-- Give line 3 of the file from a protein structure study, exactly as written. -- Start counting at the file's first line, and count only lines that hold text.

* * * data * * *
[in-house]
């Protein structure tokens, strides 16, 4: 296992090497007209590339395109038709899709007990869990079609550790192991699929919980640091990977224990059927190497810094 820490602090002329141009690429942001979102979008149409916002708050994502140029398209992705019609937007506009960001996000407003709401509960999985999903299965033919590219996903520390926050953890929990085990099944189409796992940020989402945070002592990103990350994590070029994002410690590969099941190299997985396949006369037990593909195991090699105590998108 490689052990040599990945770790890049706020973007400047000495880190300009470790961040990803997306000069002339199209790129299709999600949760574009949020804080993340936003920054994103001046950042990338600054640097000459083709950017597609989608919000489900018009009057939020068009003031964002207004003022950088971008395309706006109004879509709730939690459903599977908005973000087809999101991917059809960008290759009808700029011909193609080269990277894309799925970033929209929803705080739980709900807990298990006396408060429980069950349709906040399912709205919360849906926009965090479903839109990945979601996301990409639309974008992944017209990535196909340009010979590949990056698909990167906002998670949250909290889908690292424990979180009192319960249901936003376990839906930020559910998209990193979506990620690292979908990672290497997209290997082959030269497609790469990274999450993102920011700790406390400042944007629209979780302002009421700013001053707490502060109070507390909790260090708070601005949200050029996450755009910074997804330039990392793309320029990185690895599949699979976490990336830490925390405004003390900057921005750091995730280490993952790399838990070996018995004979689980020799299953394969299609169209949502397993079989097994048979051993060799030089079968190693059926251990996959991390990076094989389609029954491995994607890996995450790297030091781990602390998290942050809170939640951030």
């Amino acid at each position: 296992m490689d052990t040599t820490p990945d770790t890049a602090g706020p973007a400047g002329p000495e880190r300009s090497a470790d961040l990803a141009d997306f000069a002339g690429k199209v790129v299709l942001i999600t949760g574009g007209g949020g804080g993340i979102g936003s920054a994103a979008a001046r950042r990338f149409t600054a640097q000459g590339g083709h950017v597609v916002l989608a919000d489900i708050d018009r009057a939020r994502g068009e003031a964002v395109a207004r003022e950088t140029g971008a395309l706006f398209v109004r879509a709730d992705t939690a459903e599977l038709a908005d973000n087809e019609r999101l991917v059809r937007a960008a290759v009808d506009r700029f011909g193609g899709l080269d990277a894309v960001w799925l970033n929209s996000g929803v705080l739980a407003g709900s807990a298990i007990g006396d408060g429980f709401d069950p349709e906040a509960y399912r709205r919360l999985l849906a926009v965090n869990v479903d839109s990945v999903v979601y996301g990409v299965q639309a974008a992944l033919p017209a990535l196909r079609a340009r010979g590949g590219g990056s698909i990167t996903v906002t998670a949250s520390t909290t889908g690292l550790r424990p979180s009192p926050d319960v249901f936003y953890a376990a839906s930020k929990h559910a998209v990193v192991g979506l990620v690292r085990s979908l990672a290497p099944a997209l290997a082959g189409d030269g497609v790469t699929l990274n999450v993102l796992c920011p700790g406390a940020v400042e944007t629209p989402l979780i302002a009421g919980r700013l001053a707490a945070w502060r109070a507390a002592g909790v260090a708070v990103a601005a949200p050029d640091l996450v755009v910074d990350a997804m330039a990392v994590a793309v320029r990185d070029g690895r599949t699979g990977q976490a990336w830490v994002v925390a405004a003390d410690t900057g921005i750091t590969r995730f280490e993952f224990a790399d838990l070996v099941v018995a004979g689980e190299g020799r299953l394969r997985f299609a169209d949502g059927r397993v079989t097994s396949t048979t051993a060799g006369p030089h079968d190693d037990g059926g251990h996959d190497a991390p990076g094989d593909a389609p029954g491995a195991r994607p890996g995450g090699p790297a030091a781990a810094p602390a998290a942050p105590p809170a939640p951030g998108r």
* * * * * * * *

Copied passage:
């Amino acid at each position: 296992m490689d052990t040599t820490p990945d770790t890049a602090g706020p973007a400047g002329p000495e880190r300009s090497a470790d961040l990803a141009d997306f000069a002339g690429k199209v790129v299709l942001i999600t949760g574009g007209g949020g804080g993340i979102g936003s920054a994103a979008a001046r950042r990338f149409t600054a640097q000459g590339g083709h950017v597609v916002l989608a919000d489900i708050d018009r009057a939020r994502g068009e003031a964002v395109a207004r003022e950088t140029g971008a395309l706006f398209v109004r879509a709730d992705t939690a459903e599977l038709a908005d973000n087809e019609r999101l991917v059809r937007a960008a290759v009808d506009r700029f011909g193609g899709l080269d990277a894309v960001w799925l970033n929209s996000g929803v705080l739980a407003g709900s807990a298990i007990g006396d408060g429980f709401d069950p349709e906040a509960y399912r709205r919360l999985l849906a926009v965090n869990v479903d839109s990945v999903v979601y996301g990409v299965q639309a974008a992944l033919p017209a990535l196909r079609a340009r010979g590949g590219g990056s698909i990167t996903v906002t998670a949250s520390t909290t889908g690292l550790r424990p979180s009192p926050d319960v249901f936003y953890a376990a839906s930020k929990h559910a998209v990193v192991g979506l990620v690292r085990s979908l990672a290497p099944a997209l290997a082959g189409d030269g497609v790469t699929l990274n999450v993102l796992c920011p700790g406390a940020v400042e944007t629209p989402l979780i302002a009421g919980r700013l001053a707490a945070w502060r109070a507390a002592g909790v260090a708070v990103a601005a949200p050029d640091l996450v755009v910074d990350a997804m330039a990392v994590a793309v320029r990185d070029g690895r599949t699979g990977q976490a990336w830490v994002v925390a405004a003390d410690t900057g921005i750091t590969r995730f280490e993952f224990a790399d838990l070996v099941v018995a004979g689980e190299g020799r299953l394969r997985f299609a169209d949502g059927r397993v079989t097994s396949t048979t051993a060799g006369p030089h079968d190693d037990g059926g251990h996959d190497a991390p990076g094989d593909a389609p029954g491995a195991r994607p890996g995450g090699p790297a030091a781990a810094p602390a998290a942050p105590p809170a939640p951030g998108r």